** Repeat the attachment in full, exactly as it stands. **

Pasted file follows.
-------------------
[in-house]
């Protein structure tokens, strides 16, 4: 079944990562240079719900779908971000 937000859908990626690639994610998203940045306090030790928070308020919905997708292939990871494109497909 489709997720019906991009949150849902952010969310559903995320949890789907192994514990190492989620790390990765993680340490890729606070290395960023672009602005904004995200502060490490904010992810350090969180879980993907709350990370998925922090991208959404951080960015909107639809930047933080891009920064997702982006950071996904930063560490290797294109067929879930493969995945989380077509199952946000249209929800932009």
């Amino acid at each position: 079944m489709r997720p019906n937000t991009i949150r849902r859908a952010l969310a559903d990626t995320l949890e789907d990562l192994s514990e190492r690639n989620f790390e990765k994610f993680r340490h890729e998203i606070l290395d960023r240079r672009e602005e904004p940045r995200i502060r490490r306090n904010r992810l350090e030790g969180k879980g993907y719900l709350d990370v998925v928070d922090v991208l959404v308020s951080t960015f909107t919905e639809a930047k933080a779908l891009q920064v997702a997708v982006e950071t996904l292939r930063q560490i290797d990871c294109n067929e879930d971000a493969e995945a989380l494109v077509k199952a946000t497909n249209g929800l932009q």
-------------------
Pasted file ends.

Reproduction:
[in-house]
């Protein structure tokens, strides 16, 4: 079944990562240079719900779908971000 937000859908990626690639994610998203940045306090030790928070308020919905997708292939990871494109497909 489709997720019906991009949150849902952010969310559903995320949890789907192994514990190492989620790390990765993680340490890729606070290395960023672009602005904004995200502060490490904010992810350090969180879980993907709350990370998925922090991208959404951080960015909107639809930047933080891009920064997702982006950071996904930063560490290797294109067929879930493969995945989380077509199952946000249209929800932009």
């Amino acid at each position: 079944m489709r997720p019906n937000t991009i949150r849902r859908a952010l969310a559903d990626t995320l949890e789907d990562l192994s514990e190492r690639n989620f790390e990765k994610f993680r340490h890729e998203i606070l290395d960023r240079r672009e602005e904004p940045r995200i502060r490490r306090n904010r992810l350090e030790g969180k879980g993907y719900l709350d990370v998925v928070d922090v991208l959404v308020s951080t960015f909107t919905e639809a930047k933080a779908l891009q920064v997702a997708v982006e950071t996904l292939r930063q560490i290797d990871c294109n067929e879930d971000a493969e995945a989380l494109v077509k199952a946000t497909n249209g929800l932009q």